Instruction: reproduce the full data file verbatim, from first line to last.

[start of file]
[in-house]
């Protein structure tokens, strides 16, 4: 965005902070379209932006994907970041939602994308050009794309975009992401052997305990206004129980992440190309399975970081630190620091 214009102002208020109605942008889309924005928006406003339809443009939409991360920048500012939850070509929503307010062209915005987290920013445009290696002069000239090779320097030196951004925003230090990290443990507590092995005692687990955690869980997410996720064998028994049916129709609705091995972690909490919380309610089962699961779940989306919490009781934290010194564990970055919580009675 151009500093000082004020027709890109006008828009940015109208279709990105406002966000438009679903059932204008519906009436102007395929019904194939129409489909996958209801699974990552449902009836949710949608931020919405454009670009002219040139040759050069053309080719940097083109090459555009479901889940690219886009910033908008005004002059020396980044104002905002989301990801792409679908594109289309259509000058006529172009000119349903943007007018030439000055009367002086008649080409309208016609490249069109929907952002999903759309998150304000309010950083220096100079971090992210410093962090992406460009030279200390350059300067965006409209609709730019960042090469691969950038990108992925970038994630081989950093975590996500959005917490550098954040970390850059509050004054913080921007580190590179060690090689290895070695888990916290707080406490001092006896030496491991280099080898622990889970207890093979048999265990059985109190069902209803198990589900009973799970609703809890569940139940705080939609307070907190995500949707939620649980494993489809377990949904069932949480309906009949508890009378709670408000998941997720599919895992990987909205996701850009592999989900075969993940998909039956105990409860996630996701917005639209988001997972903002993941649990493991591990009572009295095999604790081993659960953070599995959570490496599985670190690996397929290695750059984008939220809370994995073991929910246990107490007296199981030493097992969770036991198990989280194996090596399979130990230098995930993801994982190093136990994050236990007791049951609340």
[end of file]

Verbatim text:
[in-house]
């Protein structure tokens, strides 16, 4: 965005902070379209932006994907970041939602994308050009794309975009992401052997305990206004129980992440190309399975970081630190620091 214009102002208020109605942008889309924005928006406003339809443009939409991360920048500012939850070509929503307010062209915005987290920013445009290696002069000239090779320097030196951004925003230090990290443990507590092995005692687990955690869980997410996720064998028994049916129709609705091995972690909490919380309610089962699961779940989306919490009781934290010194564990970055919580009675 151009500093000082004020027709890109006008828009940015109208279709990105406002966000438009679903059932204008519906009436102007395929019904194939129409489909996958209801699974990552449902009836949710949608931020919405454009670009002219040139040759050069053309080719940097083109090459555009479901889940690219886009910033908008005004002059020396980044104002905002989301990801792409679908594109289309259509000058006529172009000119349903943007007018030439000055009367002086008649080409309208016609490249069109929907952002999903759309998150304000309010950083220096100079971090992210410093962090992406460009030279200390350059300067965006409209609709730019960042090469691969950038990108992925970038994630081989950093975590996500959005917490550098954040970390850059509050004054913080921007580190590179060690090689290895070695888990916290707080406490001092006896030496491991280099080898622990889970207890093979048999265990059985109190069902209803198990589900009973799970609703809890569940139940705080939609307070907190995500949707939620649980494993489809377990949904069932949480309906009949508890009378709670408000998941997720599919895992990987909205996701850009592999989900075969993940998909039956105990409860996630996701917005639209988001997972903002993941649990493991591990009572009295095999604790081993659960953070599995959570490496599985670190690996397929290695750059984008939220809370994995073991929910246990107490007296199981030493097992969770036991198990989280194996090596399979130990230098995930993801994982190093136990994050236990007791049951609340």